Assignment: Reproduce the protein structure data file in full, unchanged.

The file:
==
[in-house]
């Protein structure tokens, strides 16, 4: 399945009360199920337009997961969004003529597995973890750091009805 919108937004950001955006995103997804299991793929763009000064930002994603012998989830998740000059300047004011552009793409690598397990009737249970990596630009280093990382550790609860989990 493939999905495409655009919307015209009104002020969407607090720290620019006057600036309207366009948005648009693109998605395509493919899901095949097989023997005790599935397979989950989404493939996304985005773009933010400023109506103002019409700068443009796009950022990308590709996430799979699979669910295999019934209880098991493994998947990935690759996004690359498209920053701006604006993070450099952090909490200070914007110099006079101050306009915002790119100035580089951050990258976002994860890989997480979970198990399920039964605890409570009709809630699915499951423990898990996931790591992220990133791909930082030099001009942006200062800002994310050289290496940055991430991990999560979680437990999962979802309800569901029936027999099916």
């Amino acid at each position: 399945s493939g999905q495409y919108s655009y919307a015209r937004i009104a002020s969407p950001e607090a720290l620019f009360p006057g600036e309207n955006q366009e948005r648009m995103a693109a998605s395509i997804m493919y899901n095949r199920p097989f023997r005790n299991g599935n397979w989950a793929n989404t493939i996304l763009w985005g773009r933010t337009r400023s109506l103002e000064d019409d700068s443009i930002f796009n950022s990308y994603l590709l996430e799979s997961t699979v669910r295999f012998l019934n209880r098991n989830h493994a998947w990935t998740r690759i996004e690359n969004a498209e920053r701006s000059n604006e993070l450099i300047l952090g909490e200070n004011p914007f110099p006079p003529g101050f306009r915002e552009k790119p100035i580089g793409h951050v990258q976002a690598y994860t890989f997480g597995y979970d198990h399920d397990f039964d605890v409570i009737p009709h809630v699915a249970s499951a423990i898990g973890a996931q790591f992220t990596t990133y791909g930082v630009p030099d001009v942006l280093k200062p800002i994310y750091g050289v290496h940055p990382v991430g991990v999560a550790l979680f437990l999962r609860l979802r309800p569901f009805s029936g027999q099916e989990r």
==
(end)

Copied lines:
[in-house]
């Protein structure tokens, strides 16, 4: 399945009360199920337009997961969004003529597995973890750091009805 919108937004950001955006995103997804299991793929763009000064930002994603012998989830998740000059300047004011552009793409690598397990009737249970990596630009280093990382550790609860989990 493939999905495409655009919307015209009104002020969407607090720290620019006057600036309207366009948005648009693109998605395509493919899901095949097989023997005790599935397979989950989404493939996304985005773009933010400023109506103002019409700068443009796009950022990308590709996430799979699979669910295999019934209880098991493994998947990935690759996004690359498209920053701006604006993070450099952090909490200070914007110099006079101050306009915002790119100035580089951050990258976002994860890989997480979970198990399920039964605890409570009709809630699915499951423990898990996931790591992220990133791909930082030099001009942006200062800002994310050289290496940055991430991990999560979680437990999962979802309800569901029936027999099916």
């Amino acid at each position: 399945s493939g999905q495409y919108s655009y919307a015209r937004i009104a002020s969407p950001e607090a720290l620019f009360p006057g600036e309207n955006q366009e948005r648009m995103a693109a998605s395509i997804m493919y899901n095949r199920p097989f023997r005790n299991g599935n397979w989950a793929n989404t493939i996304l763009w985005g773009r933010t337009r400023s109506l103002e000064d019409d700068s443009i930002f796009n950022s990308y994603l590709l996430e799979s997961t699979v669910r295999f012998l019934n209880r098991n989830h493994a998947w990935t998740r690759i996004e690359n969004a498209e920053r701006s000059n604006e993070l450099i300047l952090g909490e200070n004011p914007f110099p006079p003529g101050f306009r915002e552009k790119p100035i580089g793409h951050v990258q976002a690598y994860t890989f997480g597995y979970d198990h399920d397990f039964d605890v409570i009737p009709h809630v699915a249970s499951a423990i898990g973890a996931q790591f992220t990596t990133y791909g930082v630009p030099d001009v942006l280093k200062p800002i994310y750091g050289v290496h940055p990382v991430g991990v999560a550790l979680f437990l999962r609860l979802r309800p569901f009805s029936g027999q099916e989990r």